A snap is a squashfs file carrying content and a bit of metadata that tells the system how to manipulate it. When installed the squashfs file is mounted read-only under
This means fast and extremely predictable installations, with no leftovers and no way for the content to be mutated over traditional means. Either it’s all installed and available as originally built, or it is not available at all.
Applications declared in the snap become commands at
/snap/bin/<snap name>[.<app name>]
The suffix is omitted if
<app name> matches
<snap name>. That file is not the actual application, though, but rather a command that will trigger the real application to be run under the proper isolation and confinement rules, based on the default restricted environment plus any allowances granted to it via the interface system.
The following files control the behavior of a snap:
meta/snap.yaml - Basic snap details (see below).
meta/hooks/ - Hooks called on specific events (see below).
meta/gui/icon.svg - Icon for the snap.
meta/gui/*.desktop - Desktop files for the snap (see below).
Every snap package contains a
meta/snap.yaml file that holds the basic metadata for the snap.
Please take note of this important distinction:
snap.yaml - Lives inside every snap package, read by snapd.
snapcraft.yaml - Instructions to create a snap package, read by snapcraft.
Most of the content supported in snap.yaml is optional. In fact, the simplest snap possible may have as little as this inside
A snap that offers an application to run is still very simple:
command: bin/hello --world
The following specification defines what is supported inside it:
# The suggested snap name, constrained to the [a-z0-9] charset and inner
# dashes. The final name when the snap is installed is defined by the
# snap-declaration assertion associated with the snap, if any.
# An optional title for the snap, may contain uppercase letters and spaces.
# Version of the software packed inside the snap. Has no semantic value
# in the system (no greater/lower-than rules are ever applied to it).
# More details about what is contained in the snap.
# License for the snap content, based on SPDX license expressions.
# Type of snap, defaults to "app".
type: app | core | gadget | kernel | base
# List of architectures the snap may run on. Defaults to [all].
- all | amd64 | i386 | armhf | ...
# The base snap that defines the underlying filesystem this snap
# will be assembled on top of.
# List of applications (commands, binaries, daemons) in the snap.
# Path to executable (relative to snap base) and arguments to use
# when this application is run.
command: <command line>
# Path to a bash snippet to use for tab completion.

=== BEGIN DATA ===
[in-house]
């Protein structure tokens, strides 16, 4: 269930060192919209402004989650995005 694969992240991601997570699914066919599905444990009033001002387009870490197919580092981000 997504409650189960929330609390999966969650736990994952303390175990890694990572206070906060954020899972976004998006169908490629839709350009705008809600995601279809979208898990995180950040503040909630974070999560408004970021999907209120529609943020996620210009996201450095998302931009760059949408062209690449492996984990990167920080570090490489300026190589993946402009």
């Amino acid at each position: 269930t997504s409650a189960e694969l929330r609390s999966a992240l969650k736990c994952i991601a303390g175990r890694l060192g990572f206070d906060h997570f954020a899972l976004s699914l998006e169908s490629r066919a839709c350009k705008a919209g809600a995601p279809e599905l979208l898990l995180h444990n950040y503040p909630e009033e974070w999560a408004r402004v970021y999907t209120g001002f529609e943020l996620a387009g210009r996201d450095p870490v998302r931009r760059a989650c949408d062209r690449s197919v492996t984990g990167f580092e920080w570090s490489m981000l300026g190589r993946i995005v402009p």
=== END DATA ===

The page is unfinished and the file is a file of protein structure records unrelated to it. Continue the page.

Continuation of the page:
# (snapcraft 2.33+, snapd 2.30+)
# See https://forum.snapcraft.io/t/2261
completer: <path to file>
# List of plug names this application is associated with.
# When a plug is connected to one of these slots, this application
# will be granted the permissions specified for that interface.
# If attributes are required or the plug name does not match the
# interface name, more details must be declared under the top-level
# "plugs" field (see below).
- <plug name>
# List of slot names this application is associated with.
# Same details as described above, but for slots.
- <slot name>
# If daemon is set, the command is a daemon to run as specified.
# See systemd documentation for details on those kinds.
daemon: simple | forking | oneshot | notify
# Optional command to use for stopping a daemon.
stop-command: <command line>
# Optional time to wait for daemon to stop.
stop-timeout: <n>ns | <n>us | <n>ms | <n>s | <n>m
# Optional command to run after daemon stops.
post-stop-command: <command line>
# Condition to restart the daemon under. Defaults to on-failure.
# See the systemd.service manual on Restart for details.
on-failure | on-success | on-abnormal | on-abort | always | never
# Command to use to ask the service to reload its configuration.
# In the absence of this, when asked to reload (e.g. via
# `snap restart --reload snap.app`) the service is restarted instead.
reload-command: <command line>
Hooks provide a mechanism for snapd to alert snaps that something has happened, or to ask the snap to provide its opinion about an operation that is in progress. See the topic on supported hooks for more details.
Interfaces allow snaps to communicate or share resources according to the protocol established by the interface and play an important part in security policy configuration.
meta/gui/ directory (
snap/gui/ with snapcraft) may contain
*.desktop files for the snap. Those desktop files may contain all valid desktop entries from the XDG Desktop Entry Specification version 1.1 with some exceptions listed below. Lines with unknown keys are silently removed from the desktop file on install.
Exec= line must necessarily look like the following to be valid:
Exec=<snap name>[.<app name>] [<argument> ...]
As in the executables contained under
.<app name> suffix is omitted if the application name and snap name are the same.
For example, assuming this content in
This desktop file is valid:
Unsupported desktop keys
Implements keys are currently not supported and will be silently removed from the desktop file on install.